An unsympathetic reader of this reflection might think that the immediacy of response expected of the monk when he is asked to do something represents a kind of subservience, an unthinking obedience:
In the monastery we make a vow of obedience. If we’ve vowed obedience and we’re asked to do something and instead stop and ask ourselves if we want to do what we’re told, we’re vacillating with the world. St. Benedict says in his chapter on obedience that as soon as a monk is asked to do something he is to drop everything immediately and do it. We aren’t supposed decide each time whether or not we’re going to obey. It should be a pattern in our life. It should be something that’s sealed within us, imprinted on us.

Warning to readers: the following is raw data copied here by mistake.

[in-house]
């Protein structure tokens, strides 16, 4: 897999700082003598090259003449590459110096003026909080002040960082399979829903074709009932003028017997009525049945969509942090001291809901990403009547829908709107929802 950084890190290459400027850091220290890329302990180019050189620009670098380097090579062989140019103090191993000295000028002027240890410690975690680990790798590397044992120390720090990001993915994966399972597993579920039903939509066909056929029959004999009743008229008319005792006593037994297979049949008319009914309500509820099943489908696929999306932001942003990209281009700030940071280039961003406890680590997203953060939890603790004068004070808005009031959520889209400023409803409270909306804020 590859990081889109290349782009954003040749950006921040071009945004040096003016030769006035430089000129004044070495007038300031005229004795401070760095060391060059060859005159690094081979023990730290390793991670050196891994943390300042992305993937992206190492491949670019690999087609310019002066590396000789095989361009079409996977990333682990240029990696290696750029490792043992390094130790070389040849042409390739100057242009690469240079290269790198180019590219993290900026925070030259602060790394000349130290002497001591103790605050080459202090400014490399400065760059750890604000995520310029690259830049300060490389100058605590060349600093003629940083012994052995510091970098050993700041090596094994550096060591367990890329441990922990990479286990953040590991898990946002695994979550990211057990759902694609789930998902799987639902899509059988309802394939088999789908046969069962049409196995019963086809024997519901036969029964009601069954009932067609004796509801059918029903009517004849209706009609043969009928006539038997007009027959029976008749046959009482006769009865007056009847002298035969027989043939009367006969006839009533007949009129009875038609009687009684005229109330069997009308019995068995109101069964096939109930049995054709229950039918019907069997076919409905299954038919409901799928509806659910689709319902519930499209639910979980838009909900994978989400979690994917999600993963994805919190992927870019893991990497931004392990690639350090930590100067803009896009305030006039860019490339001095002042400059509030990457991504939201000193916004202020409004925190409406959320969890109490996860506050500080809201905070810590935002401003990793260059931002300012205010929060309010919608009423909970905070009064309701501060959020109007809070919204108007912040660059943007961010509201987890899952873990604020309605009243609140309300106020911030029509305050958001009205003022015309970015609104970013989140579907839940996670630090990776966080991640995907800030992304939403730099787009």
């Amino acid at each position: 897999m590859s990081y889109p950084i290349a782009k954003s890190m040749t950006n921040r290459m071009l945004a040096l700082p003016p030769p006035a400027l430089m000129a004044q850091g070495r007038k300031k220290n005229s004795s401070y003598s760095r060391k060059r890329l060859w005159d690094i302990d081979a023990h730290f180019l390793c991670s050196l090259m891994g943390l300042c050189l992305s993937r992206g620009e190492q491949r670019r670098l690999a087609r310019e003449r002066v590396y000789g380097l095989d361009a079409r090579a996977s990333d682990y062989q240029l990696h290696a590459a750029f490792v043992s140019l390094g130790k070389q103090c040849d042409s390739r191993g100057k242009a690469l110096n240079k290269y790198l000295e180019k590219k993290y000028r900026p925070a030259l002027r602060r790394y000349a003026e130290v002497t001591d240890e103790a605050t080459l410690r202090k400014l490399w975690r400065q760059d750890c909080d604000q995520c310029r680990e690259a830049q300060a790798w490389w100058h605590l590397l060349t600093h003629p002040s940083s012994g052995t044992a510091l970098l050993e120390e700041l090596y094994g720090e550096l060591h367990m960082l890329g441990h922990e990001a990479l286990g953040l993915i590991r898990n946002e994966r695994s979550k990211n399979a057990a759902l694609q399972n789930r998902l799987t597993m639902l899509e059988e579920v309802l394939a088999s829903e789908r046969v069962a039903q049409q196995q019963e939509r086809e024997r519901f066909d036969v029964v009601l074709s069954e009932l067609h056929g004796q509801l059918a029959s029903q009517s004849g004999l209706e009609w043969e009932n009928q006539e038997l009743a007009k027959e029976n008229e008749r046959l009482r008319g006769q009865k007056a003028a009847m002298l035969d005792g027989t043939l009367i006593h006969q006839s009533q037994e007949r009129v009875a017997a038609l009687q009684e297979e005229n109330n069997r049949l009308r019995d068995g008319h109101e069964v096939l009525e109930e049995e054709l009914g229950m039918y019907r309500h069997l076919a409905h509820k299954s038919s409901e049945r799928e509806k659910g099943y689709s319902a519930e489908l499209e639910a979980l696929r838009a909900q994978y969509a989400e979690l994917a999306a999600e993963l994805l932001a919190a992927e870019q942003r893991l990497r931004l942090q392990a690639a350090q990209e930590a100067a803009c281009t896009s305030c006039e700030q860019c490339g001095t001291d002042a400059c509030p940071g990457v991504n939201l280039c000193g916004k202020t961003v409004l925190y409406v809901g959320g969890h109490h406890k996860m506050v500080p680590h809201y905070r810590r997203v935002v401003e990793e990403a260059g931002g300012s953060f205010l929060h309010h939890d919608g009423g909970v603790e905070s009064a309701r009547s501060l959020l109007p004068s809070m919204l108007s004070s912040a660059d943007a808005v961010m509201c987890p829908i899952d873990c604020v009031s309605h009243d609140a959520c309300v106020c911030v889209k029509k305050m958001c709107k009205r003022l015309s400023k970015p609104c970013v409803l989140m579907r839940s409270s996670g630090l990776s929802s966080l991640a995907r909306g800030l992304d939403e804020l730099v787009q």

I wonder whether St Benedict's point is most fundamentally a point about the disposition expected of the monk? Not so much that the monk literally does everything asked of him, instantly - though, of course, that is how his disposition to obedience will manifest itself. More that the monk is disposed at every moment to that obedience, a disposition that represents an orientation towards acceptance of God's will for him. [The one who commands obedience is, of course, bound by a similar obedience in his life; so that the practical exercise of obedience in the monastery is mutual in nature, a mutuality that arises from the duty owed by the Abbot to the care of his monks.]
From the point of view of the lay faithful, the monastic vocation is the same as that of every Christian, though lived to its most radical extent. The disposition to obedience is lived out in very different circumstances, but it is still part of the lay persons vocation.